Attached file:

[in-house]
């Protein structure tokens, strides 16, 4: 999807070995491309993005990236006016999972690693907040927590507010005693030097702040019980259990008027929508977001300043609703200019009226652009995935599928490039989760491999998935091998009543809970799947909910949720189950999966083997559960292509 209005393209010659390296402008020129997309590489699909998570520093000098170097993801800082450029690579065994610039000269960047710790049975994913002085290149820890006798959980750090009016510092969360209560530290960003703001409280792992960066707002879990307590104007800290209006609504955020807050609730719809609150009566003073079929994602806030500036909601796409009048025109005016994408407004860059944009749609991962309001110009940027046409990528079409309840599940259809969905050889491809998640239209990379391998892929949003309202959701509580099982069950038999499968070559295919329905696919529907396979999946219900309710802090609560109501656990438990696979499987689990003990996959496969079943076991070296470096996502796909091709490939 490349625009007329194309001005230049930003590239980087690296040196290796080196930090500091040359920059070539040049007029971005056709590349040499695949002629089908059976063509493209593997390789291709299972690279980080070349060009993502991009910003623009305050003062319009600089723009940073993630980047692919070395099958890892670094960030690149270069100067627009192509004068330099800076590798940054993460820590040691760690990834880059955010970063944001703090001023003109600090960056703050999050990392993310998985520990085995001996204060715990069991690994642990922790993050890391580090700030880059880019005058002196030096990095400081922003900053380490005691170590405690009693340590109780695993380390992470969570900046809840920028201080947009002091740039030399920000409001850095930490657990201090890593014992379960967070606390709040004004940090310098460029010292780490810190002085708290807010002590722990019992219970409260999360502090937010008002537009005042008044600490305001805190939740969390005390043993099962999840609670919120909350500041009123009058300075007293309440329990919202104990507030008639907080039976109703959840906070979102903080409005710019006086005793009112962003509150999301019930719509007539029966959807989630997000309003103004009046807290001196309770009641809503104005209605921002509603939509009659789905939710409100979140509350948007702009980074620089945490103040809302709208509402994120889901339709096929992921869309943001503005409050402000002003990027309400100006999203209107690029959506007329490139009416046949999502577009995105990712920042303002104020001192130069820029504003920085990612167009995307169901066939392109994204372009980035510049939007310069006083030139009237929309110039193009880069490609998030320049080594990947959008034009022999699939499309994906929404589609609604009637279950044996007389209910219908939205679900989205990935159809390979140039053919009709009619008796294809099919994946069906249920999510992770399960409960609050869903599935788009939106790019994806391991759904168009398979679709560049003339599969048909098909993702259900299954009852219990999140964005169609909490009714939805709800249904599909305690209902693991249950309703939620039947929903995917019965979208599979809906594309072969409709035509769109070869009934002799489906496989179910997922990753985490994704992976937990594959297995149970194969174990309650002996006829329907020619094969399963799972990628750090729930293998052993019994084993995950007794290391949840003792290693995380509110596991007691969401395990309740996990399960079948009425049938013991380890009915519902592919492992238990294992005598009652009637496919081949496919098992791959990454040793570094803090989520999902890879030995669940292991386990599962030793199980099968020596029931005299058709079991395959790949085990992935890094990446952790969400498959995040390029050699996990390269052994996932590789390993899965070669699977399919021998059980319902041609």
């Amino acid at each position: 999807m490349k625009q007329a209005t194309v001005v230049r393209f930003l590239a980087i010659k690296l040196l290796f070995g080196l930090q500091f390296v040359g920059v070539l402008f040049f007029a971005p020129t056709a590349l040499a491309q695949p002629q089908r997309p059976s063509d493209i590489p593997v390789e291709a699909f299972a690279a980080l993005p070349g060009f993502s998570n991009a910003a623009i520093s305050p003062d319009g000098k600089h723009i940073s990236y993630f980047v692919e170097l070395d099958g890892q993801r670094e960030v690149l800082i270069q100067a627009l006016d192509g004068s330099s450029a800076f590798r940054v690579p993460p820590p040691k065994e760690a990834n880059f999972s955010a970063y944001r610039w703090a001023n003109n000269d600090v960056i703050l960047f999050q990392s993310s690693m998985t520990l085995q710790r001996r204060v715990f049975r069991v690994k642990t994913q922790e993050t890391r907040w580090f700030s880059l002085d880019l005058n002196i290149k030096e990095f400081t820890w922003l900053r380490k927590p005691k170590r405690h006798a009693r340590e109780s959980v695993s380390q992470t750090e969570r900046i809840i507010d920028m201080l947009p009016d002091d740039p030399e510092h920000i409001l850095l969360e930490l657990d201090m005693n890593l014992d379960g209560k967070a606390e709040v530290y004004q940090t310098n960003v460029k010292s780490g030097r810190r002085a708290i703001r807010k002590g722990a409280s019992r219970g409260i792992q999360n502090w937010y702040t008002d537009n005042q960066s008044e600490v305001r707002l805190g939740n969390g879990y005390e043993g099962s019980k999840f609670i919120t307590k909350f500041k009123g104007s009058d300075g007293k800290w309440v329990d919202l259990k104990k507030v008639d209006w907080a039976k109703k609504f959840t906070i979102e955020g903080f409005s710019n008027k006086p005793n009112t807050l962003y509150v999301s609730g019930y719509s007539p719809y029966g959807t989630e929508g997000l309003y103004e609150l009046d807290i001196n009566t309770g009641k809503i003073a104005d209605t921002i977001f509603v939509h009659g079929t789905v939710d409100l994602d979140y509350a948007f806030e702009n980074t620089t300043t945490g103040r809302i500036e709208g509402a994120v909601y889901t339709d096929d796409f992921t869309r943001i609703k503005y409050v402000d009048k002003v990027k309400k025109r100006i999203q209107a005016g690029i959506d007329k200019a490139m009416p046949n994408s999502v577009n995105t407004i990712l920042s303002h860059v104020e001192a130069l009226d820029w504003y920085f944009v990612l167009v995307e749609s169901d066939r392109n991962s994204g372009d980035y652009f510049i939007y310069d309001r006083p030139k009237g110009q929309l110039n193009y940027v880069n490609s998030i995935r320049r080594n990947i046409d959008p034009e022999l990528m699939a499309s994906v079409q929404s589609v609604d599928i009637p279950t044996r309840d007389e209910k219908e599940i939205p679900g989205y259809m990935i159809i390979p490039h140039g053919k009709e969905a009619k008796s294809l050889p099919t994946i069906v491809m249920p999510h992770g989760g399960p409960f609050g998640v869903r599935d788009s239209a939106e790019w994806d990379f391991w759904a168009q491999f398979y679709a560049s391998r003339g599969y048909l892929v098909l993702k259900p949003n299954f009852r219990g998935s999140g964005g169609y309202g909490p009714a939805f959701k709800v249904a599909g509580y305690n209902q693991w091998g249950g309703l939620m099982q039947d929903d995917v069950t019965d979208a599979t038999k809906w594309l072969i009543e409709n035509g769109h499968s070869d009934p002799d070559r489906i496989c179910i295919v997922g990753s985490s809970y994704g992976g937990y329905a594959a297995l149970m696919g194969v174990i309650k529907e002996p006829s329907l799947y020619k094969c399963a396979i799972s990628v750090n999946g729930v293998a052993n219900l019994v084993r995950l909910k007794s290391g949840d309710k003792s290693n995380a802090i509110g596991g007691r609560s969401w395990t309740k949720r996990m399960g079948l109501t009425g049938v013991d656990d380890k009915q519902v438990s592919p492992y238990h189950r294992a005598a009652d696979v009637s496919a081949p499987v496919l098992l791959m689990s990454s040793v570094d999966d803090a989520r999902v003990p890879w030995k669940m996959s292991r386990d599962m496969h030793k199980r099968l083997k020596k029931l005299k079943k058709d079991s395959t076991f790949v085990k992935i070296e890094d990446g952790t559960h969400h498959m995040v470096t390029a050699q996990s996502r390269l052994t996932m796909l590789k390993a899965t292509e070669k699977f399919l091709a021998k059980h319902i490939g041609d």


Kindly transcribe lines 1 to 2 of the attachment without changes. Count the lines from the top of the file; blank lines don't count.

[in-house]
């Protein structure tokens, strides 16, 4: 999807070995491309993005990236006016999972690693907040927590507010005693030097702040019980259990008027929508977001300043609703200019009226652009995935599928490039989760491999998935091998009543809970799947909910949720189950999966083997559960292509 209005393209010659390296402008020129997309590489699909998570520093000098170097993801800082450029690579065994610039000269960047710790049975994913002085290149820890006798959980750090009016510092969360209560530290960003703001409280792992960066707002879990307590104007800290209006609504955020807050609730719809609150009566003073079929994602806030500036909601796409009048025109005016994408407004860059944009749609991962309001110009940027046409990528079409309840599940259809969905050889491809998640239209990379391998892929949003309202959701509580099982069950038999499968070559295919329905696919529907396979999946219900309710802090609560109501656990438990696979499987689990003990996959496969079943076991070296470096996502796909091709490939 490349625009007329194309001005230049930003590239980087690296040196290796080196930090500091040359920059070539040049007029971005056709590349040499695949002629089908059976063509493209593997390789291709299972690279980080070349060009993502991009910003623009305050003062319009600089723009940073993630980047692919070395099958890892670094960030690149270069100067627009192509004068330099800076590798940054993460820590040691760690990834880059955010970063944001703090001023003109600090960056703050999050990392993310998985520990085995001996204060715990069991690994642990922790993050890391580090700030880059880019005058002196030096990095400081922003900053380490005691170590405690009693340590109780695993380390992470969570900046809840920028201080947009002091740039030399920000409001850095930490657990201090890593014992379960967070606390709040004004940090310098460029010292780490810190002085708290807010002590722990019992219970409260999360502090937010008002537009005042008044600490305001805190939740969390005390043993099962999840609670919120909350500041009123009058300075007293309440329990919202104990507030008639907080039976109703959840906070979102903080409005710019006086005793009112962003509150999301019930719509007539029966959807989630997000309003103004009046807290001196309770009641809503104005209605921002509603939509009659789905939710409100979140509350948007702009980074620089945490103040809302709208509402994120889901339709096929992921869309943001503005409050402000002003990027309400100006999203209107690029959506007329490139009416046949999502577009995105990712920042303002104020001192130069820029504003920085990612167009995307169901066939392109994204372009980035510049939007310069006083030139009237929309110039193009880069490609998030320049080594990947959008034009022999699939499309994906929404589609609604009637279950044996007389209910219908939205679900989205990935159809390979140039053919009709009619008796294809099919994946069906249920999510992770399960409960609050869903599935788009939106790019994806391991759904168009398979679709560049003339599969048909098909993702259900299954009852219990999140964005169609909490009714939805709800249904599909305690209902693991249950309703939620039947929903995917019965979208599979809906594309072969409709035509769109070869009934002799489906496989179910997922990753985490994704992976937990594959297995149970194969174990309650002996006829329907020619094969399963799972990628750090729930293998052993019994084993995950007794290391949840003792290693995380509110596991007691969401395990309740996990399960079948009425049938013991380890009915519902592919492992238990294992005598009652009637496919081949496919098992791959990454040793570094803090989520999902890879030995669940292991386990599962030793199980099968020596029931005299058709079991395959790949085990992935890094990446952790969400498959995040390029050699996990390269052994996932590789390993899965070669699977399919021998059980319902041609």